• A key feature of Parkinson’s disease is abnormal clumps (aggregates) called alpha-synuclein, which can act like prions in that they will propagate from cell to cell to additional brain regions.  This may contribute to a patient’s symptomatic progression. New therapies utilizing cannabis, targeting different mechanisms may have significant impact on Parkinson’s disease. [7]
  • Dr. Rachna Patel in California reports that clinically medical marijuana helps her patients with reduction of how often tremors occur, how long the tremors last, or how severe the tremors are.  She states that her patients report pain reduction from severe to tolerable.  Some of her patients have been able to decrease some of their medications, while taking medical marijuana.  

 

 

Traumatic brain damage or strokes

 

 

  • Brain damage due to trauma or strokes triggers a number of protective mechanisms.  These mechanisms can lead to secondary damage.  There is swelling.  Because of our hard skull, only so much swelling can occur without causing adverse effects.  Chemicals such as glutamate are released. Glutamate toxicity occurs, because it causes cells to “excite to death.” [8]

 

 

  • Your brain makes more endocannabinoids  in response to damage. Your endocannabinoid (eCB) system helps your brain compensate and repair itself. The eCB 2-AG helps decrease brain edema (swelling) and inflammation.  2-AG does damage control and increases chances of recovery. Both CB1 and CB2 receptors play a role in recovery, as well.  Both CBD and THC have been shown to protect against excitotoxicity (the cells being excited to death) caused by glutamate. One way it does this is by its antioxidant effect. [9]

 

So, the TRUTH of medical cannabis’ impact on the human adult brain is being uncovered by research and clinical use. Medical cannabis has amazing attributes that in normal therapeutic dosages, can positively affect the adult brain, that is compromised by disease or injury.  Our Medical Marijuana Doctors at DocMJ can help you no matter which medical marijuana qualifying condition you have.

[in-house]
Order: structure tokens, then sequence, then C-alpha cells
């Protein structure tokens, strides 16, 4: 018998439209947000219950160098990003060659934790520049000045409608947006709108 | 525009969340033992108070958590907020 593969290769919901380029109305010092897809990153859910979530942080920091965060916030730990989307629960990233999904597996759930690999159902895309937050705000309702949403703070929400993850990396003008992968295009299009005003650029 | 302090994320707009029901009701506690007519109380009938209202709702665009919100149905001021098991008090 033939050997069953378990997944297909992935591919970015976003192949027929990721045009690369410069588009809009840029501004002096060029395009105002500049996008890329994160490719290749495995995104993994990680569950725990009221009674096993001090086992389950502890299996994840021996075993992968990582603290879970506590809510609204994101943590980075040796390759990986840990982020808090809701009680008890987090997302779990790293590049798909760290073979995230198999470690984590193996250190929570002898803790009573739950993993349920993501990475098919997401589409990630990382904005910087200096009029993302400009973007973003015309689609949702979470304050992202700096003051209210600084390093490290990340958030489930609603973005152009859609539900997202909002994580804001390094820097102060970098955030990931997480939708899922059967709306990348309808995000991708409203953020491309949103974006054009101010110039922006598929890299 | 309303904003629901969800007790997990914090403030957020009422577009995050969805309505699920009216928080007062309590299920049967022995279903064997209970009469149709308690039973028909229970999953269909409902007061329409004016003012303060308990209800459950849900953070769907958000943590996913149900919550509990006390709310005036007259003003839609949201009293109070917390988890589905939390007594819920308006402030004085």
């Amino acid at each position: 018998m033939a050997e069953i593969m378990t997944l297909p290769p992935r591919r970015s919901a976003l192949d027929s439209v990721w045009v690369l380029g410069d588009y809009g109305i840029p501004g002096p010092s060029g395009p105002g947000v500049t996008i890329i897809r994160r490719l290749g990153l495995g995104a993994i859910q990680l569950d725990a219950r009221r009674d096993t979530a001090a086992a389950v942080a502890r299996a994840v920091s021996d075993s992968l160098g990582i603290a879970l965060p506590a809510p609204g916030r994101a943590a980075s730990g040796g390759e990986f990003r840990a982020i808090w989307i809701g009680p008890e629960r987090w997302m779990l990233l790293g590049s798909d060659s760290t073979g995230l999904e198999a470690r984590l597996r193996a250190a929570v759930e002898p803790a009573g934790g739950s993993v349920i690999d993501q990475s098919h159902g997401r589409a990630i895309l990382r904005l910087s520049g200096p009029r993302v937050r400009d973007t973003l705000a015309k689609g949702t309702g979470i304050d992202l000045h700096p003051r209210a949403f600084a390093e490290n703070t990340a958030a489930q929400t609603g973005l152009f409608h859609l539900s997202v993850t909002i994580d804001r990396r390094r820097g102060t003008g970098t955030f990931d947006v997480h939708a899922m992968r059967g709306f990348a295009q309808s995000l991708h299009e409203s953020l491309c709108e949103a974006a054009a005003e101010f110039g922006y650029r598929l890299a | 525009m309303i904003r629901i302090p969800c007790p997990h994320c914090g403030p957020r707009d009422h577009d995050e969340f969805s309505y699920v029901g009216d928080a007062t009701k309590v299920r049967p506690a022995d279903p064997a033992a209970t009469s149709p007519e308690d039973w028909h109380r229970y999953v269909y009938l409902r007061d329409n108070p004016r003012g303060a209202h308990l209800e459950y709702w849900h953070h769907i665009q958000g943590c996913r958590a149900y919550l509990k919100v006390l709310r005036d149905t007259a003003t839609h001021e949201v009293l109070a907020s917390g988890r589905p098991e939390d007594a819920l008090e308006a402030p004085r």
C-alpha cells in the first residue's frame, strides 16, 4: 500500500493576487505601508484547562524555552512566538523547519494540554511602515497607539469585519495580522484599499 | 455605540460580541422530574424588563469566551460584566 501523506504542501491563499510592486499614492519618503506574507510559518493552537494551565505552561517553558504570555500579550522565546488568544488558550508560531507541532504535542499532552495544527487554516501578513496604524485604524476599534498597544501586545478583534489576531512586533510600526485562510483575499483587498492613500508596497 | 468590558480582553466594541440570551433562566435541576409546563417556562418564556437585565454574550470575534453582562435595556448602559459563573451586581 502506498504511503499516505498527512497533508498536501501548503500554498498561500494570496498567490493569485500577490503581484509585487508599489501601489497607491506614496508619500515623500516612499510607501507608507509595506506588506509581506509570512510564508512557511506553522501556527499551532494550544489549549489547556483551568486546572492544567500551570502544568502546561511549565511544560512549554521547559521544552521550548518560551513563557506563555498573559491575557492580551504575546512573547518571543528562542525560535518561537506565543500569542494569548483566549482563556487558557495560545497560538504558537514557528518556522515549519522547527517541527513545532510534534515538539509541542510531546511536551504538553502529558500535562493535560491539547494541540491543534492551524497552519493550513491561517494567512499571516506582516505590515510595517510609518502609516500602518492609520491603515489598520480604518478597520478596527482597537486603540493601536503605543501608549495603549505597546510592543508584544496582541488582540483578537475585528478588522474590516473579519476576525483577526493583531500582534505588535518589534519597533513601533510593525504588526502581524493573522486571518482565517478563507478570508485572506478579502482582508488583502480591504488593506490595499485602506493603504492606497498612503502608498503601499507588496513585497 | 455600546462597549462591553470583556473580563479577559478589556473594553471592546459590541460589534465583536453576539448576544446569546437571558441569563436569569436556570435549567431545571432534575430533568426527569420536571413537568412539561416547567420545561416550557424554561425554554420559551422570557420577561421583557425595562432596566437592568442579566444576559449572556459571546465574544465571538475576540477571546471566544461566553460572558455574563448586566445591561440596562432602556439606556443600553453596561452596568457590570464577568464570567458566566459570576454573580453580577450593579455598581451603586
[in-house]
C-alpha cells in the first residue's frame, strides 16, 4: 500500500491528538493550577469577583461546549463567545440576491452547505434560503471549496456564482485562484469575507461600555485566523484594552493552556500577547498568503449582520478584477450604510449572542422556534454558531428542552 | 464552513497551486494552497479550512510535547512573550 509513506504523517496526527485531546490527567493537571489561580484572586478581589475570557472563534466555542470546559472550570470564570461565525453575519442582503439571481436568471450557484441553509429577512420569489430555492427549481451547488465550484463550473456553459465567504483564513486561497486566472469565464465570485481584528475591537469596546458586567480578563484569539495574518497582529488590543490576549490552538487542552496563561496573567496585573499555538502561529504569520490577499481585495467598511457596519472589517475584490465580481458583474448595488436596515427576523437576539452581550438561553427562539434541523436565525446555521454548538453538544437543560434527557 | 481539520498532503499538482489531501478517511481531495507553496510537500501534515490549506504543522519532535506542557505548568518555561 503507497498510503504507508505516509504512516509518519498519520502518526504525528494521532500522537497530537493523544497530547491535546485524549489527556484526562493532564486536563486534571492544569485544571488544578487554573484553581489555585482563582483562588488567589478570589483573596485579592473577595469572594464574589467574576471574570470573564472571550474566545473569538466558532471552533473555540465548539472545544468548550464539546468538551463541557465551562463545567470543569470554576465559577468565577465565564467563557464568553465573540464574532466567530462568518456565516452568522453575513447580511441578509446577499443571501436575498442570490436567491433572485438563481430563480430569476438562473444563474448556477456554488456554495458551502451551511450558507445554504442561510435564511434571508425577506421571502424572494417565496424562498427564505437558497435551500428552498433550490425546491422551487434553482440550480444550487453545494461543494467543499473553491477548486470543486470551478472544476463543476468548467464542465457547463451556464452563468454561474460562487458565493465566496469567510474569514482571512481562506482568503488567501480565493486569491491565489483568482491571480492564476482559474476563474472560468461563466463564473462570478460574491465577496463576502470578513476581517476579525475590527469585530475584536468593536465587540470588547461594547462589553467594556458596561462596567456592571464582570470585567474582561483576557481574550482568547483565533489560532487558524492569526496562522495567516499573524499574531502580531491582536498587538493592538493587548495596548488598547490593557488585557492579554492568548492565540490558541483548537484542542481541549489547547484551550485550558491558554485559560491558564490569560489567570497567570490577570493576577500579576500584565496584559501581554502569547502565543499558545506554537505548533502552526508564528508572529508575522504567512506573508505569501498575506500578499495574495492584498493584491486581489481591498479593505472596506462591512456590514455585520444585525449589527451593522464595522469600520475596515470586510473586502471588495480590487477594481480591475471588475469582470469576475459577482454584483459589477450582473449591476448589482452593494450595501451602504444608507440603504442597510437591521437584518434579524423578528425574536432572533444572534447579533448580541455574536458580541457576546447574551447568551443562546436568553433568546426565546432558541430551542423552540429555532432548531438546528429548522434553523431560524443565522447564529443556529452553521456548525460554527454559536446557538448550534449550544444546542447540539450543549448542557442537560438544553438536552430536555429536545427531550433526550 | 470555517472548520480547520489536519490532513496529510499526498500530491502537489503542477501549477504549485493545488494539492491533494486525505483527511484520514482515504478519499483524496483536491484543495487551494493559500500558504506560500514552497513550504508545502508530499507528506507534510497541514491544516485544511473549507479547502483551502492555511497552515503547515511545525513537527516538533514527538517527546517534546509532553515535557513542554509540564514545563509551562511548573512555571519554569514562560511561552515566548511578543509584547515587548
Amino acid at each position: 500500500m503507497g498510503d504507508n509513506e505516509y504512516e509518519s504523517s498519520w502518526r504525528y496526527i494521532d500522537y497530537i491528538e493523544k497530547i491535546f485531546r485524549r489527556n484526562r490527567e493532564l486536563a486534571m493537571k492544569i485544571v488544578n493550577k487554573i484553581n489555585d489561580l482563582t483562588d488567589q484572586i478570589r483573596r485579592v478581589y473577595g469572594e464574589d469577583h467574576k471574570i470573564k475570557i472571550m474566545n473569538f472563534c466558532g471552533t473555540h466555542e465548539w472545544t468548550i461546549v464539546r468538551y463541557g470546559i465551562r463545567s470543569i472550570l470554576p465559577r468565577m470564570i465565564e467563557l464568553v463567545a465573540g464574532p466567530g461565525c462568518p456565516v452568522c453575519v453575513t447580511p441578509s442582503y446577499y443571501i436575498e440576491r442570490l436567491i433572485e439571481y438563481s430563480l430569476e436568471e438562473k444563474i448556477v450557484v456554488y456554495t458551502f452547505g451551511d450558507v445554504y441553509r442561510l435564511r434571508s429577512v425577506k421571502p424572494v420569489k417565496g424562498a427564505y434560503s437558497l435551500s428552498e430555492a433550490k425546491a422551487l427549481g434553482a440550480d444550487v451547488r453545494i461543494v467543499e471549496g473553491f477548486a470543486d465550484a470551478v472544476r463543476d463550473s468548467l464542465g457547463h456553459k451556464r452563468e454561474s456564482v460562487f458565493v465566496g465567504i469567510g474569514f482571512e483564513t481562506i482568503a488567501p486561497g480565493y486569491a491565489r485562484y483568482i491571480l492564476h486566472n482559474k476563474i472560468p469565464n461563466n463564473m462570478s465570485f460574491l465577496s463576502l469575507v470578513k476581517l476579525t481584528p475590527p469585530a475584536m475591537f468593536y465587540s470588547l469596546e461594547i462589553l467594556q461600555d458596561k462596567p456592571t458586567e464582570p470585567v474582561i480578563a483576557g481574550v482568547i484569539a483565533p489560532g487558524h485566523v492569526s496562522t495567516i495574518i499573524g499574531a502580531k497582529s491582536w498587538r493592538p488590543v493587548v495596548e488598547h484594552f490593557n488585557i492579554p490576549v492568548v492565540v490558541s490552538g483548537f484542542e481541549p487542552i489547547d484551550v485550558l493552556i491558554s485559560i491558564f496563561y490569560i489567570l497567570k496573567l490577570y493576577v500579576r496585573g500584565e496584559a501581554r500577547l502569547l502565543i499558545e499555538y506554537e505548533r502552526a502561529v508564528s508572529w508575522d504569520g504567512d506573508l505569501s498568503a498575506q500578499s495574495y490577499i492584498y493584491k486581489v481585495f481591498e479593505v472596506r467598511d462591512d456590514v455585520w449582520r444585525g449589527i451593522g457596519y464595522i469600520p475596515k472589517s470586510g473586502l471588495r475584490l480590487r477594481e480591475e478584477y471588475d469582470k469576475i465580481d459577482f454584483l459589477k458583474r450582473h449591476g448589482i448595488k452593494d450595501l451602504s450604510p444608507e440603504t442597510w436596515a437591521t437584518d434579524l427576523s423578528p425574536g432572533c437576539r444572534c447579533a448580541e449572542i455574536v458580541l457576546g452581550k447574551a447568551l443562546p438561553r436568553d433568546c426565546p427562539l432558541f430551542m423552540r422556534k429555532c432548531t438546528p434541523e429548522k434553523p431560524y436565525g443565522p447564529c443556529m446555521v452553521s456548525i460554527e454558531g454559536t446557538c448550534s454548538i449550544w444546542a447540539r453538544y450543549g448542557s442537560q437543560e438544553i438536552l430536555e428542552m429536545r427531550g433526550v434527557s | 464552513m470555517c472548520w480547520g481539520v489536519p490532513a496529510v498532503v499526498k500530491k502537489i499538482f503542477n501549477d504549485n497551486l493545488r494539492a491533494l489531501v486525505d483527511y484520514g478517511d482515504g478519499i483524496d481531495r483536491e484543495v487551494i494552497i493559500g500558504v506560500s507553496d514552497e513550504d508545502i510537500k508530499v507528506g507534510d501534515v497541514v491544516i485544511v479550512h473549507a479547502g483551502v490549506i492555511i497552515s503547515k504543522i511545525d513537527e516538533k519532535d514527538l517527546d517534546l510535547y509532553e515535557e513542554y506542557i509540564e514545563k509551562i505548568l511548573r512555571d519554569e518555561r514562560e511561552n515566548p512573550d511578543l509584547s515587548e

References:

 

  1. Https://www.ncsm.nl/english/health/marijuana-kill-brain
  1. https://patents.google.com/patent/US6630507B1/en
  2. Kelleher PhD, Colm A. Brain Trust: The Hidden Connection between Mad Cow   and Misdiagnosed Alzheimer’s Disease. Paraview. 2004.
  3. https://www.brjpharmacol.org/DOI:10.1111/bph.12492/ “The Influence of Cannabinoids on Generic Traits of Neurodegeneration”.  S G Fagan and V A Campbell.
  4. Blaylock MD, Russell L. Excitotoxins The Taste that Kills. Health Press. 1994 : 33-57.  
  5. Dirikoc, Sevda. Nonpsychoactive Cannabidiol Prevents Prion Accumulation and Protects Neurons against Prion Toxicity. The Journal of Neuroscience. September 5, 2007.  26(36):9537-9544.
  6. https://www.ncbi.nlm.nih.gov/pmc/articles/PMC5054685/
  7. Shohami, Ayelet C-Y. Endocannabinoids and traumatic brain injury”. British Journal of Pharmacology. DOI:10.1111/j.1476-5381.2011.01343.x
  8. Hampson, A.J. “Cannabidiol and (-) delta 9- tetrahydrocannabinol are neuroprotective antioxidants”. Proc. Natl. Acad. Sci. USA. Vol. 95, pp 8268-8273. July 1998 Medical Sciences